At the heart of the Grío River valley, between the Vicor and Algairén mountains, Tobed has become the gateway to Mudejar architecture, not just because of its imposing church devoted to the Virgin, one of the most authentic Mudejar monuments in Aragon, declared UNESCO world heritage in 2001, but also because the town has made this unique style a regional project for the future that encompasses history, art, education, landscape, traditions and individuals, harnessing these resources to generate identity and wealth.
One example is the creation of Espacio Mudéjar Mahoma Calahorrí, a museum of Mudejar history set up in the canon’s palace, which depicts the Mudejar art of Aragon and the social and cultural context in which it developed.
The town is also unique due to the persistence of several traditions linked to trades with Islamic roots here, such as pottery and ceramic handicrafts: part of the Obradores neighborhood, where some 50 tradesmen once worked in communal spaces, has been restored, including some of the vats and kilns.
The paradigm of the Mudejar fortified church:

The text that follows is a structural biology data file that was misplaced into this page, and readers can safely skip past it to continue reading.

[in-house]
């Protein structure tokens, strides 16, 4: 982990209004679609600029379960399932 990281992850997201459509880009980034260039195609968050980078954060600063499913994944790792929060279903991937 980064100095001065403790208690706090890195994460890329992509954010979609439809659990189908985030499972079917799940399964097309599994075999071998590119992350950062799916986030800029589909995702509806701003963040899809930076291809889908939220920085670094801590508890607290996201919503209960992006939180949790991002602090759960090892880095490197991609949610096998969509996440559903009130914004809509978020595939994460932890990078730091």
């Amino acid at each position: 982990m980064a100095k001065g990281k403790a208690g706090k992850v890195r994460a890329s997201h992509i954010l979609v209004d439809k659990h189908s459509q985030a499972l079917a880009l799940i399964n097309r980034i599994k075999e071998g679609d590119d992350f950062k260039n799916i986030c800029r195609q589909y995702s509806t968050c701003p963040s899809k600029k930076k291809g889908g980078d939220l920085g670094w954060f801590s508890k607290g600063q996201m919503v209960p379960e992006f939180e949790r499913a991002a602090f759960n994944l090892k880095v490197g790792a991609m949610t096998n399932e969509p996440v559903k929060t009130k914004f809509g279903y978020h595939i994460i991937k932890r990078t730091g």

UNESCO World Heritage
The church of La Virgen in Tobed is an architectural gem of Mudejar art. It is an archetypical fortified church on which construction began in 1356 under the influence of the Order of the Holy Sepulcher with the patronage of Pedro IV of Aragon, the monarchs of Castile, the archbishop of Zaragoza, Lope Fernández de Luna and Pope Benedict XIII; the best Mudejar master craftsmen of the time were also involved: Mahoma Calahorri and Mahoma Rami.
The power of its compact exterior volume marked by turret-buttresses and its imposing main façade abundantly decorated in tracery and two-colored glazed ceramic contrast with the delicateness and elegance of the magnificent interior featuring painted brickwork decoration on the walls and gypsum window openings with sculpted and fretted plasterwork.
This temple thus represents the concept of a pure Mudejar space, constructed with varying degrees of light. Intimate, evocative spaces in which the nuanced light brings the beautifully decorated walls to life. The interior would be incomplete without the carved polychrome wood alfarje (ceiling structure) that currently supports the choir at the west end of the nave, placing the Baroque organ in the spotlight.
The influence of the Order of the Holy Sepulcher on Tobed can be seen today throughout the town, which is striking for its simplicity and “pueblo blanco” image, while also featuring important buildings from the modern era, such as the Lonja, or market, the San Pedro parish church and the Baroque canon’s palace, also known as La Encomienda.
The town also boasts other interesting features such as the Islamic castle tower and the San Valentín chapel on the crest of the Algairén Mountain.